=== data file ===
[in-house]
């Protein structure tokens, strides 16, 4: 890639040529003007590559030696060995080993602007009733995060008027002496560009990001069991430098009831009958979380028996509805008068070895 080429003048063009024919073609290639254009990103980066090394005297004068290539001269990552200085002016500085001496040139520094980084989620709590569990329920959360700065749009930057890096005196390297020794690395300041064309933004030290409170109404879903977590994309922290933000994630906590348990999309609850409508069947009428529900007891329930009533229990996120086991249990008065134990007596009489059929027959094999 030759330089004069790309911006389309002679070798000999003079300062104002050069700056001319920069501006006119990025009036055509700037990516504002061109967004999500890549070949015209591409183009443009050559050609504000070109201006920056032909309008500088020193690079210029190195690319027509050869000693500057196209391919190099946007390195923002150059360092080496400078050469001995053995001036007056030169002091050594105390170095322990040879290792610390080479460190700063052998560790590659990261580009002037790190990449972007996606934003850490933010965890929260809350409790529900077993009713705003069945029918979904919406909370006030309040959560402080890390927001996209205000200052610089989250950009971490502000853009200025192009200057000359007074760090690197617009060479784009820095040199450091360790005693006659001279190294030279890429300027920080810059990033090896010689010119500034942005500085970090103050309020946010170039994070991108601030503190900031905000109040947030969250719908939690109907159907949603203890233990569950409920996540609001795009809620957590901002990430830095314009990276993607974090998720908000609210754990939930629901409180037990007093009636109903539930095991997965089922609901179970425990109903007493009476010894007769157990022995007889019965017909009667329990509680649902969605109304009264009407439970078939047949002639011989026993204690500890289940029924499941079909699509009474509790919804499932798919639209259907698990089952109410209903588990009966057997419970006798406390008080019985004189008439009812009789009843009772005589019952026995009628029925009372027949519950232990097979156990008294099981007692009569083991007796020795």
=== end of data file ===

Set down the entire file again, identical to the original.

[in-house]
């Protein structure tokens, strides 16, 4: 890639040529003007590559030696060995080993602007009733995060008027002496560009990001069991430098009831009958979380028996509805008068070895 080429003048063009024919073609290639254009990103980066090394005297004068290539001269990552200085002016500085001496040139520094980084989620709590569990329920959360700065749009930057890096005196390297020794690395300041064309933004030290409170109404879903977590994309922290933000994630906590348990999309609850409508069947009428529900007891329930009533229990996120086991249990008065134990007596009489059929027959094999 030759330089004069790309911006389309002679070798000999003079300062104002050069700056001319920069501006006119990025009036055509700037990516504002061109967004999500890549070949015209591409183009443009050559050609504000070109201006920056032909309008500088020193690079210029190195690319027509050869000693500057196209391919190099946007390195923002150059360092080496400078050469001995053995001036007056030169002091050594105390170095322990040879290792610390080479460190700063052998560790590659990261580009002037790190990449972007996606934003850490933010965890929260809350409790529900077993009713705003069945029918979904919406909370006030309040959560402080890390927001996209205000200052610089989250950009971490502000853009200025192009200057000359007074760090690197617009060479784009820095040199450091360790005693006659001279190294030279890429300027920080810059990033090896010689010119500034942005500085970090103050309020946010170039994070991108601030503190900031905000109040947030969250719908939690109907159907949603203890233990569950409920996540609001795009809620957590901002990430830095314009990276993607974090998720908000609210754990939930629901409180037990007093009636109903539930095991997965089922609901179970425990109903007493009476010894007769157990022995007889019965017909009667329990509680649902969605109304009264009407439970078939047949002639011989026993204690500890289940029924499941079909699509009474509790919804499932798919639209259907698990089952109410209903588990009966057997419970006798406390008080019985004189008439009812009789009843009772005589019952026995009628029925009372027949519950232990097979156990008294099981007692009569083991007796020795």